• That same Uber drive had the local Virgin Radio pop station on, right after the Selena Gomez song was done, the DJ mentioned something about Drake twice with in a minute. They must really love Drake here.
  • The sure say “Cheers!” here a lot.
  • Like every city in the world, there’s massive amount of construction going on. Will there ever be a time where a city is done building things?
  • A guy next to me at a brewpub had the squarest head I’ve ever seen with the thickest Canadian accent. He saw me logging into the bar’s WiFi and says, “I can tell you’re not from here because you went onto the WiFi.” If he was less sweaty and had a better mullet, he could be hosting Hockey Night on ESPN.
  • So far, I haven’t heard any French walking around, but a lot of Middle Eastern languages.




The Why Am I Not There Guide to Road Trips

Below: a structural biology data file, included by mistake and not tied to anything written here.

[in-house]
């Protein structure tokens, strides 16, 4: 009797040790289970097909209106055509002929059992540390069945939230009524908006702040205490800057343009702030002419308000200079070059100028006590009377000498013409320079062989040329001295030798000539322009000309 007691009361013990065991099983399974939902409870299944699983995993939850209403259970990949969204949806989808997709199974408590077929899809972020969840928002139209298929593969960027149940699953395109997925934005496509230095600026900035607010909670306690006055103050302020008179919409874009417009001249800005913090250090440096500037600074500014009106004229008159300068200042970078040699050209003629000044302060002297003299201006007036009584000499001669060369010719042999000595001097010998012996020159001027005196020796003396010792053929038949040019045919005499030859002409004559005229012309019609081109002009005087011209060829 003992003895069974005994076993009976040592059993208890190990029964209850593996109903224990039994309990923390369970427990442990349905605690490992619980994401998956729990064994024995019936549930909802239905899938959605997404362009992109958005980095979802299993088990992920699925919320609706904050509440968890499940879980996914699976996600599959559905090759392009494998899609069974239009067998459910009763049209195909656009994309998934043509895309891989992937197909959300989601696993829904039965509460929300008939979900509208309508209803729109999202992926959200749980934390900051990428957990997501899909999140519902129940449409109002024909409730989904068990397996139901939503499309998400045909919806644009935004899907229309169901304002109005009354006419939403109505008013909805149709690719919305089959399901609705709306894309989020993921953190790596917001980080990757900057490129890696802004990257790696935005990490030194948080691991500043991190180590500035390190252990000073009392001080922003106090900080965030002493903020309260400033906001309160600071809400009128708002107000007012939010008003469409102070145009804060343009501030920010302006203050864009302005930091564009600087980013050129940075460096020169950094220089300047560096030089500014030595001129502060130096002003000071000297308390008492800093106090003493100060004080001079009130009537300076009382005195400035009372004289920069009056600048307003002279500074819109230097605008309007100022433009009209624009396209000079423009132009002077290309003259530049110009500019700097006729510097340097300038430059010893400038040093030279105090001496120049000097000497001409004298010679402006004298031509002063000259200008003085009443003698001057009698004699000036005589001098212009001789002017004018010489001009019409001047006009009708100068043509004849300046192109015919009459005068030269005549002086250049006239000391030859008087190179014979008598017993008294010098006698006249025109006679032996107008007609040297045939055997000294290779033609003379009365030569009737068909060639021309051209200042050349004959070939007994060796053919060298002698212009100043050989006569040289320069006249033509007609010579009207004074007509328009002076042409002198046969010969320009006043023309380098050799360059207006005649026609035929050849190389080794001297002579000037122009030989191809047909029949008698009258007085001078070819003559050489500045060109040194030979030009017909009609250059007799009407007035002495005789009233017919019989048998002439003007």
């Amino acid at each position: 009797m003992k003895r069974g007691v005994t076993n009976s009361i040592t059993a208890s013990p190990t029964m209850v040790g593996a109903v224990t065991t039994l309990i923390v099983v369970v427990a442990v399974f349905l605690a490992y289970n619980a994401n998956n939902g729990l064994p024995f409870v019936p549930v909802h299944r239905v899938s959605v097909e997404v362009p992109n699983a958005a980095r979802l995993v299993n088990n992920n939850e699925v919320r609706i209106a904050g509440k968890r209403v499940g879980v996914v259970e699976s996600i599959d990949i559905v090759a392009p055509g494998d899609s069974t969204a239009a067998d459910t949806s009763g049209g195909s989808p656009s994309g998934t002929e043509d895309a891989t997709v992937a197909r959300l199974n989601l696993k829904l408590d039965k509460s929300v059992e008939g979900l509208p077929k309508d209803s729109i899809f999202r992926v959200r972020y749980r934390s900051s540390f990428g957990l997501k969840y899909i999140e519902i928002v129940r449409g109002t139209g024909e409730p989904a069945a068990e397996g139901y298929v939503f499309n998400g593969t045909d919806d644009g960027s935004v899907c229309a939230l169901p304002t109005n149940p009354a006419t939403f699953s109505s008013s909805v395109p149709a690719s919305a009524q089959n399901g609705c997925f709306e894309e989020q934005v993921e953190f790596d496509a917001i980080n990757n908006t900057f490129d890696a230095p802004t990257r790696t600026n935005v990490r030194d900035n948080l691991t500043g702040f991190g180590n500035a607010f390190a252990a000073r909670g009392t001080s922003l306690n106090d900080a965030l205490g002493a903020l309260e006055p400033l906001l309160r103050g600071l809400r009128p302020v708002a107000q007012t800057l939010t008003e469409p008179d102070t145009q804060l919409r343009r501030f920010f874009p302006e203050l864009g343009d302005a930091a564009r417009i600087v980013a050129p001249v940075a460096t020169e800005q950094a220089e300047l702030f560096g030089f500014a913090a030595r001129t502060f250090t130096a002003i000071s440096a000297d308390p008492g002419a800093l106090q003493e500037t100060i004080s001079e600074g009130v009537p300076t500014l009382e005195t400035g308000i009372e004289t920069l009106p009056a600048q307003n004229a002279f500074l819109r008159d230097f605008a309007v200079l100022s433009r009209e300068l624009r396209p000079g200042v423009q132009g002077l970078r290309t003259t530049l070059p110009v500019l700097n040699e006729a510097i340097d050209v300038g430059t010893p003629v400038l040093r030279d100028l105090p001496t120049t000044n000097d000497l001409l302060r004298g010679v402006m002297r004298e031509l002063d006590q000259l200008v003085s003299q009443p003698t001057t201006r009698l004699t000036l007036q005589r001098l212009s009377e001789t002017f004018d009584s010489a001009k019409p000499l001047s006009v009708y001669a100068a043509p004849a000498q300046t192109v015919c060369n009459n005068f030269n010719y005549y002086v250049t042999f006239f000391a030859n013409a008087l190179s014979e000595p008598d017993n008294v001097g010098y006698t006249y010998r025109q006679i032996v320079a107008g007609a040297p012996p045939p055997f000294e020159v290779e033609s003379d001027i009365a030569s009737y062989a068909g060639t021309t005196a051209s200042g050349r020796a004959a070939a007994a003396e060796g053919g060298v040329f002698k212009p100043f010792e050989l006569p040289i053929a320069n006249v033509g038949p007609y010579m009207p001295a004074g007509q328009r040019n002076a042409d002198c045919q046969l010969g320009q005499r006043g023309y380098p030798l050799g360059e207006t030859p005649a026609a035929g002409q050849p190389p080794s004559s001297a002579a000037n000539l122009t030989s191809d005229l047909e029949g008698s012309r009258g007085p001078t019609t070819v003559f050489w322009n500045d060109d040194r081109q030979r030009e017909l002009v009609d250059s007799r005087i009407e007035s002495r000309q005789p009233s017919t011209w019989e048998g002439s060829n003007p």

The road trip is a right of passage when you’re a teenager with a new license, a crappy car and personal freedom. Fast forward two decades, the road trip is a survival story with cranky kids, strollers and countless bathroom breaks.

Whether you’re by yourself, with your crew or your family, here’s some tips and suggestions for that six plus hour trip on the highway.

Check your tire pressure before you leave and during. This is the most important guideline to follow.  The correct tire pressure will give you peace of mind that you can prevent a flat and will improve your gas mileage.

Clean your car out before you leave. Get rid of the coffee cups, receipts, used tissues, hamburger wrappers and extraneous items from your trunk. Less clutter will make you organized so you can fit more things in for important stuff like camping equipment and luggage.

Pack like you’re flying. Just because you have a lot more room to bring your stuff doesn’t mean you should. It’s all about being mobile and compact when your going to and from the car. I’m gone for four nights — 2 pants, 2 shirts, 1 jacket, shoes and 4 pairs of socks, undies and t-shirts easily fits in an overnight bag with my dopp kit.